That seems to me to be the big news out of Jonathan Karl's interview with the former vice-president today. There is not a court in the United States or in the world that does not consider waterboarding torture. The Red Cross certainly does, and it's the governing body in international law. It is certainly torture according to the UN Convention on Torture and the Geneva Conventions. The British government, America's closest Western ally, certainly believes it is torture. No legal authority of any type in the US or the world has ever doubted that waterboarding is torture. To have subjected an individual to waterboarding once is torture under US and international law. To subject someone to it 183 times is so categorically torture is it almost absurd to even write this sentence.
To give the Wikipedia definition:
Waterboarding is a torture technique that consists of immobilizing the victim on his or her back with the head inclined downwards; water is then poured over the face into breathing passages, causing the captive to believe he or she is dying. In contrast to submerging the head face-forward in water, waterboarding precipitates an almost immediate gag reflex. It can cause extreme pain, dry drowning, damage to lungs, brain damage from oxygen deprivation, other physical injuries including broken bones due to struggling against restraints, lasting psychological damage or, if uninterrupted, death. Adverse physical consequences can manifest themselves months after the event, while psychological effects can last for years.
So the former vice-president has just confessed to a war crime. I repeat: the former vice-president has just confessed to a war crime.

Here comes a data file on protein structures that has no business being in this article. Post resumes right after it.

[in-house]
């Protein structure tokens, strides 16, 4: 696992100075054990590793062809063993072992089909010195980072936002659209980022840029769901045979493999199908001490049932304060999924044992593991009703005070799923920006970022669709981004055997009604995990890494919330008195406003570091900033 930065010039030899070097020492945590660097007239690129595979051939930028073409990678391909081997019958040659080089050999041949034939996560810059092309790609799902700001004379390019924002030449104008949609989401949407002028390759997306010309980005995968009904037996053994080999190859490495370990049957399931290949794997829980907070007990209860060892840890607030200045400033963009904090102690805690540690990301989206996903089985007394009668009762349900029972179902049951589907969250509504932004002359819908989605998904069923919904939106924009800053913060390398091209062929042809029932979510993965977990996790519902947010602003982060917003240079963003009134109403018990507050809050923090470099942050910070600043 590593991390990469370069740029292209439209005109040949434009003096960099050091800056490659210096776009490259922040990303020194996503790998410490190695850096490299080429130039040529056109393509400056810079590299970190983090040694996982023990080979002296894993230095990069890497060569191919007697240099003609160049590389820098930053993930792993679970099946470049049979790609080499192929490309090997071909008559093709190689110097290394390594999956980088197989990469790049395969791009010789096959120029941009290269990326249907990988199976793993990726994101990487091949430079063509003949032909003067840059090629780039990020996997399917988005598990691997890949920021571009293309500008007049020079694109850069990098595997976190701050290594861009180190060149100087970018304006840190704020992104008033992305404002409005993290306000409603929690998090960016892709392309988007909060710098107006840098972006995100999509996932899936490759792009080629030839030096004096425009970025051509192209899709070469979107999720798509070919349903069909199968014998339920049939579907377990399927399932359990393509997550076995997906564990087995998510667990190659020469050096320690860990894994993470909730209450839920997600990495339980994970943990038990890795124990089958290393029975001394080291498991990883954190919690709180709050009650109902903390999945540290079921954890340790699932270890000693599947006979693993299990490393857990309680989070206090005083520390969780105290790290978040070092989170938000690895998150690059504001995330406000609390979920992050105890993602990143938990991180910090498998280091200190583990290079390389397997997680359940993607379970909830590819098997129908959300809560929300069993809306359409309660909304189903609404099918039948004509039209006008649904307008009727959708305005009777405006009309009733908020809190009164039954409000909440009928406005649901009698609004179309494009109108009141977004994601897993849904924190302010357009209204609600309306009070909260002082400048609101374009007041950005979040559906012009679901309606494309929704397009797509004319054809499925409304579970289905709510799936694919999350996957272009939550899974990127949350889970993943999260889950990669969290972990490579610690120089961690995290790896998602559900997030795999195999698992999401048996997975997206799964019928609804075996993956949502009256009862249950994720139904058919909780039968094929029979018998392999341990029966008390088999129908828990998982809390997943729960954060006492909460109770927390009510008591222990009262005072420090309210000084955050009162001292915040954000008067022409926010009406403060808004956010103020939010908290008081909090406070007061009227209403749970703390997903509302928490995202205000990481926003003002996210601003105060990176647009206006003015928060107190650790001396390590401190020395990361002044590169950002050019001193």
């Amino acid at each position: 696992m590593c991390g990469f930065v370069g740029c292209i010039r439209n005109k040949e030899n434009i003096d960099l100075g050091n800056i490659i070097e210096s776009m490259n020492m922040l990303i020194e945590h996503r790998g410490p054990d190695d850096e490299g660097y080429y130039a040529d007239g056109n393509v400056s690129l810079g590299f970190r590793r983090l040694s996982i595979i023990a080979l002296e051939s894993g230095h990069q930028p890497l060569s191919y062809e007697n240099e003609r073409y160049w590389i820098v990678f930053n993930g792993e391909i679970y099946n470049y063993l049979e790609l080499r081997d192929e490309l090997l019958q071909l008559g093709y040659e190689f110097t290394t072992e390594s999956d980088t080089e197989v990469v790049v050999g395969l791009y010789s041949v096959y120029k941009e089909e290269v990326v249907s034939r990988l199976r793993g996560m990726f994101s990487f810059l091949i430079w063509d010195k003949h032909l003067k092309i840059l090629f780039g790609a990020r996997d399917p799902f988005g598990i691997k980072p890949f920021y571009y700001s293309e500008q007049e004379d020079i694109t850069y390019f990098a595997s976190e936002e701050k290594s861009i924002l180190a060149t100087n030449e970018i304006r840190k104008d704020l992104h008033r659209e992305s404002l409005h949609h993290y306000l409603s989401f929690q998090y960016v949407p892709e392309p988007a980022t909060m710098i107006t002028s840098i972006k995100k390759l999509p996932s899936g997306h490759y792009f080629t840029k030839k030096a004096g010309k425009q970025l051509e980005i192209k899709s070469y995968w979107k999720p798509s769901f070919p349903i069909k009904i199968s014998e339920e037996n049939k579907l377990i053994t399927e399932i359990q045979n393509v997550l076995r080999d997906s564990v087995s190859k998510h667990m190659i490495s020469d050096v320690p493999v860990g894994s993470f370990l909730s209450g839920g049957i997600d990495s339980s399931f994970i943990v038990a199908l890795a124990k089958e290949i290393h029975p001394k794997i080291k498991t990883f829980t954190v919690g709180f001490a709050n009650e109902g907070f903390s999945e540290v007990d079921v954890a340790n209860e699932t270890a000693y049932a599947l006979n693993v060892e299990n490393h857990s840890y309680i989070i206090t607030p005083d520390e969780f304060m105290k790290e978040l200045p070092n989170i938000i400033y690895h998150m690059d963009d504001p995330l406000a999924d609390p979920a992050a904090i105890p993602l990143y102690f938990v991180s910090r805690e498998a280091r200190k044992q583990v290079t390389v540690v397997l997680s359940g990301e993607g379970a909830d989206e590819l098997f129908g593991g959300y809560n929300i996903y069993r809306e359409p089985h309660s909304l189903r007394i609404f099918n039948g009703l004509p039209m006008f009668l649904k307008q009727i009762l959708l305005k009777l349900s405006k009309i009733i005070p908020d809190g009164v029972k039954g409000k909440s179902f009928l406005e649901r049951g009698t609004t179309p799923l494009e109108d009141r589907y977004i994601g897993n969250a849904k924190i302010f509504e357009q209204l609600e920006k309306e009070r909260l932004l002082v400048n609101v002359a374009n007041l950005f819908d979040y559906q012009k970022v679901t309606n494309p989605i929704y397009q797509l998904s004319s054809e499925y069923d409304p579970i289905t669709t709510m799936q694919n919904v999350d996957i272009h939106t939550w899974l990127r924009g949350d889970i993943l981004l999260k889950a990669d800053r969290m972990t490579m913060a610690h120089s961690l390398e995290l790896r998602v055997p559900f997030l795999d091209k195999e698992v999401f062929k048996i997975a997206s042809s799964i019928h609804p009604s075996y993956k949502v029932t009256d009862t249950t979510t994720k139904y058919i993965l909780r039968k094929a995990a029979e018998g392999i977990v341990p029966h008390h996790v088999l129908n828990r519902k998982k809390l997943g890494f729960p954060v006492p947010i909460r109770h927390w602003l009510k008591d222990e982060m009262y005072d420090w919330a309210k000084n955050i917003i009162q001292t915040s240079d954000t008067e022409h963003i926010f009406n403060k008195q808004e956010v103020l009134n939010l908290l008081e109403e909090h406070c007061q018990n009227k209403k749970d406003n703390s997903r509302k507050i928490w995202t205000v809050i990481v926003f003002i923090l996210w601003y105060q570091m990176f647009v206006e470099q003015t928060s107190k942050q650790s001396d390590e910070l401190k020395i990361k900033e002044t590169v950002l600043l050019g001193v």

There is no statute of limitations for such a crime; and the penalty under law is either the death penalty or a prison sentence for life:
Nations who are party to these treaties must enact and enforce legislation penalizing any of these crimes. Nations are also obligated to search for persons alleged to commit these crimes, or ordered them to be committed, and to bring them to trial regardless of their nationality and regardless of the place where the crimes took place. The principle of universal jurisdiction also applies to the enforcement of grave breaches. Toward this end, the International Criminal Tribunal for Rwanda and the International Criminal Tribunal for the former Yugoslavia were established by the United Nations to prosecute alleged violations.
The question is therefore not if, but when, he is convicted as a war criminal - in his lifetime or posthumously.
In fact, the attorney general of the United States is legally obliged to prosecute someone who has openly admitted such a war crime or be in violation of the Geneva Conventions and the UN Convention on Torture. For Eric Holder to ignore this duty subjects him too to prosecution. If the US government fails to enforce the provision against torture, the UN or a foreign court can initiate an investigation and prosecution.
These are not my opinions and they are not hyperbole. They are legal facts. Either this country is governed by the rule of law or it isn't. Cheney's clear admission of his central role in authorizing waterboarding and the clear evidence that such waterboarding did indeed take place means that prosecution must proceed.
Cheney himself just set in motion a chain of events that the civilized world must see to its conclusion or cease to be the civilized world. For such a high official to escape the clear letter of these treaties and conventions, and to openly brag of it, renders such treaties and conventions meaningless.